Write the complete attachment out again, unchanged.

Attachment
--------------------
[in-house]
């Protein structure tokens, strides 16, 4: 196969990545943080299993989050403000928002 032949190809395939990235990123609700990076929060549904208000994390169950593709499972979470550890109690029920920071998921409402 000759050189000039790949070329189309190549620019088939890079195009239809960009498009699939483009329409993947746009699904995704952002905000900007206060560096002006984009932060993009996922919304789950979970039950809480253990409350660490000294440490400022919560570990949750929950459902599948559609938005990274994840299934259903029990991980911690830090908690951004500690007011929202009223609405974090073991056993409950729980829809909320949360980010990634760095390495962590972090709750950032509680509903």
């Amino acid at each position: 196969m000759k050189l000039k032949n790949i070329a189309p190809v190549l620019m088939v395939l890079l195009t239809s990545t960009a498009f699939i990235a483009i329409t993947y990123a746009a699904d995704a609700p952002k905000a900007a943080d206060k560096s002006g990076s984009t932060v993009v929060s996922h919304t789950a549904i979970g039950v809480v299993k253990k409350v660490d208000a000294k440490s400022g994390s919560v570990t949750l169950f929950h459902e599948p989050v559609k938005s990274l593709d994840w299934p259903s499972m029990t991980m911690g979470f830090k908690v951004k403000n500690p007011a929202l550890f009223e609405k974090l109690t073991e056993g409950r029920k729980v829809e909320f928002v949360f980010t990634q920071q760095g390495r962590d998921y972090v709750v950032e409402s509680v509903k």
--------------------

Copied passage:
[in-house]
């Protein structure tokens, strides 16, 4: 196969990545943080299993989050403000928002 032949190809395939990235990123609700990076929060549904208000994390169950593709499972979470550890109690029920920071998921409402 000759050189000039790949070329189309190549620019088939890079195009239809960009498009699939483009329409993947746009699904995704952002905000900007206060560096002006984009932060993009996922919304789950979970039950809480253990409350660490000294440490400022919560570990949750929950459902599948559609938005990274994840299934259903029990991980911690830090908690951004500690007011929202009223609405974090073991056993409950729980829809909320949360980010990634760095390495962590972090709750950032509680509903």
């Amino acid at each position: 196969m000759k050189l000039k032949n790949i070329a189309p190809v190549l620019m088939v395939l890079l195009t239809s990545t960009a498009f699939i990235a483009i329409t993947y990123a746009a699904d995704a609700p952002k905000a900007a943080d206060k560096s002006g990076s984009t932060v993009v929060s996922h919304t789950a549904i979970g039950v809480v299993k253990k409350v660490d208000a000294k440490s400022g994390s919560v570990t949750l169950f929950h459902e599948p989050v559609k938005s990274l593709d994840w299934p259903s499972m029990t991980m911690g979470f830090k908690v951004k403000n500690p007011a929202l550890f009223e609405k974090l109690t073991e056993g409950r029920k729980v829809e909320f928002v949360f980010t990634q920071q760095g390495r962590d998921y972090v709750v950032e409402s509680v509903k």